The Charlotte Maxeke Johannesburg Hospital has made slow progress in providing parking to replace what was destroyed in the fire 18 months ago, with a shortage of more than 1000 parking spaces.
According to a written reply by Gauteng Health MEC Nomantu Nkomo-Ralehoko to my questions in the Gauteng Legislature, the hospital used to have 1700 on-site parking bays, but now has only 229 bays in the hospital and 400 nearby.
This means there are 1071 fewer parking bays than previously.
Alternative parking is provided at the Nelson Mandela Children’s Hospital (140 bays), 120 at the Johannesburg College, 80 at the hospital residence, and 60 at the Wits Web Help Building.
I have proposed that the hospital use the parking at the province-owned Emoyeni Conference Centre which is opposite the hospital. Nkomo-Ralehoko says that the hospital requested parking at Emoyeni from the Department of Infrastructure Development (DID) in October 2021, but was informed
that the parking bays are not accessible as it was privately leased.
Confusingly, she says that her department “will approach the Department of Land Affairs through National Department of Health to negotiate the use of parking at Emoyeni.”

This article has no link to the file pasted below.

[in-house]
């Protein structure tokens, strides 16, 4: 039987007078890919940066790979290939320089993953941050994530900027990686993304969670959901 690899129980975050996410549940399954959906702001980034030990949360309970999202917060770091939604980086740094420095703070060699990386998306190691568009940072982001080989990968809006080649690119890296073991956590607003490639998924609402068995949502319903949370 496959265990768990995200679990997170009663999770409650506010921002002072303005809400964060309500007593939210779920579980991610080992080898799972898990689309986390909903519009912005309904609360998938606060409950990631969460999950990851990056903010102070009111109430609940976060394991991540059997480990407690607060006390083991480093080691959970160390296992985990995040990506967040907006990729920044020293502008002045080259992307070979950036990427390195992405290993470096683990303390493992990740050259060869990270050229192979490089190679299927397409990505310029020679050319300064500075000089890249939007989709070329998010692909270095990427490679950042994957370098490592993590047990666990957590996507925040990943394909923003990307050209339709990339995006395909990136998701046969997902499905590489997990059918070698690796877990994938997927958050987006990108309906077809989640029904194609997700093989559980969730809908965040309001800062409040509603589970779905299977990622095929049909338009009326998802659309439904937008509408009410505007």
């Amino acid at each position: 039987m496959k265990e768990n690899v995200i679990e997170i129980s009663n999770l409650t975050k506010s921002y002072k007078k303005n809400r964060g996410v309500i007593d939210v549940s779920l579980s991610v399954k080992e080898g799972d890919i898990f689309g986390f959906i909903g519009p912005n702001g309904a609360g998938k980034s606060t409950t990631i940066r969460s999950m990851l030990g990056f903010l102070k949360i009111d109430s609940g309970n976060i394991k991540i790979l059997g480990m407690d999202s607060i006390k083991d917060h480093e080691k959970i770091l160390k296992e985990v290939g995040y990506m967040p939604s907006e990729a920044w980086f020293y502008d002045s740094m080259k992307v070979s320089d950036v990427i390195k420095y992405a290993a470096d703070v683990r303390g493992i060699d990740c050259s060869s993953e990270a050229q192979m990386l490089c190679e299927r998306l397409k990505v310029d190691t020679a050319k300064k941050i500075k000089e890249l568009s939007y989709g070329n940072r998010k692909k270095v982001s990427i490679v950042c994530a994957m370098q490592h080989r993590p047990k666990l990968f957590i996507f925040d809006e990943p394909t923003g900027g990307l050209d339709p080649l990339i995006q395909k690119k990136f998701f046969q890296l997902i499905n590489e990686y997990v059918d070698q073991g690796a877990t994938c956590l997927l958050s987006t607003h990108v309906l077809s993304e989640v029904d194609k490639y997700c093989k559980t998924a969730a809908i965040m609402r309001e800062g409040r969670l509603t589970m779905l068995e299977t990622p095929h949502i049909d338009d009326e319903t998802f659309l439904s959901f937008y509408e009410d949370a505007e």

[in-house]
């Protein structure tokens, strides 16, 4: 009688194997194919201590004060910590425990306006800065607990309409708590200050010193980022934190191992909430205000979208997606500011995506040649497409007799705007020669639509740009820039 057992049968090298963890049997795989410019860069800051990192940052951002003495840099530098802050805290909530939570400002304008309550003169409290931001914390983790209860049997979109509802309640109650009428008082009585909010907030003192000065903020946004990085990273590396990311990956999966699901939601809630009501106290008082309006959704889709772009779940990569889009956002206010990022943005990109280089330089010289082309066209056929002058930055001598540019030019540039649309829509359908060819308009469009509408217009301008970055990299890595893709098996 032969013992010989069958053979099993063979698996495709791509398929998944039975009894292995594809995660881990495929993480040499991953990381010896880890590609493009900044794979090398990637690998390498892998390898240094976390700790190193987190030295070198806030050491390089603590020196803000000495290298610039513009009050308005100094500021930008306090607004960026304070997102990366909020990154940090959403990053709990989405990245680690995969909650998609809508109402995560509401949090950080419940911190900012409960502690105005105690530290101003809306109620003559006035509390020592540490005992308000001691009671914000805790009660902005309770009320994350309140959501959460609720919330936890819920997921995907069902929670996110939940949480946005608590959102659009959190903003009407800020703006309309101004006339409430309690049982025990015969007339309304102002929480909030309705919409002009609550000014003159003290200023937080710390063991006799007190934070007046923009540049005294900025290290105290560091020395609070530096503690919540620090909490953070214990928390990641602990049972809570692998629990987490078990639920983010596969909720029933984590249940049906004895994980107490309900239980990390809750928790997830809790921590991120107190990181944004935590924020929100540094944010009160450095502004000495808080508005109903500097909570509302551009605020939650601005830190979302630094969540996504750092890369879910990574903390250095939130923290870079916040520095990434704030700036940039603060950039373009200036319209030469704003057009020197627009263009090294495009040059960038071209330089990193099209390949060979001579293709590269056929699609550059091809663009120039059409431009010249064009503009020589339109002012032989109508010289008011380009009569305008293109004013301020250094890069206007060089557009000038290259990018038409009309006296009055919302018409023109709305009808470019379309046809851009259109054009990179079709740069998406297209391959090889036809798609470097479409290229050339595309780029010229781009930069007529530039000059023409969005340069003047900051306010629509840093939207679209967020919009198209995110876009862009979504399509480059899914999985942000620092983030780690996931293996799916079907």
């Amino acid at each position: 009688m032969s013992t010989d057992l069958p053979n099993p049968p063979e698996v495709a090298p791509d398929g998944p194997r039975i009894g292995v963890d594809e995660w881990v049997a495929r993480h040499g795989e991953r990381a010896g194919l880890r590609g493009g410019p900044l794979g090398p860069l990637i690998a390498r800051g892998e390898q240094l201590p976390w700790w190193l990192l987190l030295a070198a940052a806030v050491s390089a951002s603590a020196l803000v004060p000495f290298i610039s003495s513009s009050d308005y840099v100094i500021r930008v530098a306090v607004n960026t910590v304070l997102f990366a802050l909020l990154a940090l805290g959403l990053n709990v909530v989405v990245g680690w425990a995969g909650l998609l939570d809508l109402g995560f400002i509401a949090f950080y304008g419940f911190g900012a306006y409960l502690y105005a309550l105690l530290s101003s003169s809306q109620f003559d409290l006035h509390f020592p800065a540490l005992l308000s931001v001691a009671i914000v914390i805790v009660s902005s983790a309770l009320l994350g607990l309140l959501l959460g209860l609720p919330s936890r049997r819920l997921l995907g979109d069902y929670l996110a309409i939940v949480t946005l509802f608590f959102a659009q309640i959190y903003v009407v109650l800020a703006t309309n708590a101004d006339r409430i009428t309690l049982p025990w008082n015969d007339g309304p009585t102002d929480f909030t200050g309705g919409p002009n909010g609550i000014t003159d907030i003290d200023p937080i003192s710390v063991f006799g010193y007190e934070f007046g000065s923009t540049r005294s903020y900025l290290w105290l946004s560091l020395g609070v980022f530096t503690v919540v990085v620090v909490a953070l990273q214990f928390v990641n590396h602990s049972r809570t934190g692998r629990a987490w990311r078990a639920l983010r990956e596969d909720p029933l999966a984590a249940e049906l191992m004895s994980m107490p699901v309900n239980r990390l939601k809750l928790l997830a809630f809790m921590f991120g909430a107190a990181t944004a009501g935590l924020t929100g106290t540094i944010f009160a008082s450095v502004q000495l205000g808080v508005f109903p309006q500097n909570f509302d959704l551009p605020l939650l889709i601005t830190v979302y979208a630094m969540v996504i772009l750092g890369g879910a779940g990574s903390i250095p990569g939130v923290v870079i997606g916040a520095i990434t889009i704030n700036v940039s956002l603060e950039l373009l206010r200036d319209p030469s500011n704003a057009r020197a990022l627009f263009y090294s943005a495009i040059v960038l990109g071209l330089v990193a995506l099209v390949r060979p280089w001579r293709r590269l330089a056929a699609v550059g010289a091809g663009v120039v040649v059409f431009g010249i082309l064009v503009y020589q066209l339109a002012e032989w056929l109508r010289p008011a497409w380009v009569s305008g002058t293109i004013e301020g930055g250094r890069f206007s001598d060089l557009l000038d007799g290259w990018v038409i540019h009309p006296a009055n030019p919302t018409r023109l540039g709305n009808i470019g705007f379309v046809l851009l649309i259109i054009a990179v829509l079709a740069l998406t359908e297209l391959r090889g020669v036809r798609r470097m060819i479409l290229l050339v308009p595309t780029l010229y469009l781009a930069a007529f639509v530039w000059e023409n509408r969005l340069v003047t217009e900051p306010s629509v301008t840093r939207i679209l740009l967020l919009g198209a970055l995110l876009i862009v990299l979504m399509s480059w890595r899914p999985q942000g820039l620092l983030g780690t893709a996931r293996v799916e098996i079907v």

An extra 300 rebuilt parking bays are supposed to be available on 6 November this year, and the hospital has approached Wits University and KPMG for more off-site parking using shuttle services.
Meanwhile, hundreds of staff and patients are frustrated every day as they hunt for parking and walk long distances to get to the hospital.
It shows the poor leadership of CMJH CEO Gladys Bogoshi who should have pushed far earlier for solutions to alleviate this parking crisis.
For instance, why are they only now approaching the Department of Land Affairs in order to use the Emoyeni parking?
The DA proposes that hospital CEOs be appointed using rigorous criteria to ensure that only tiptop people are chosen who get things done, instead of weak CEOs chosen for political reasons.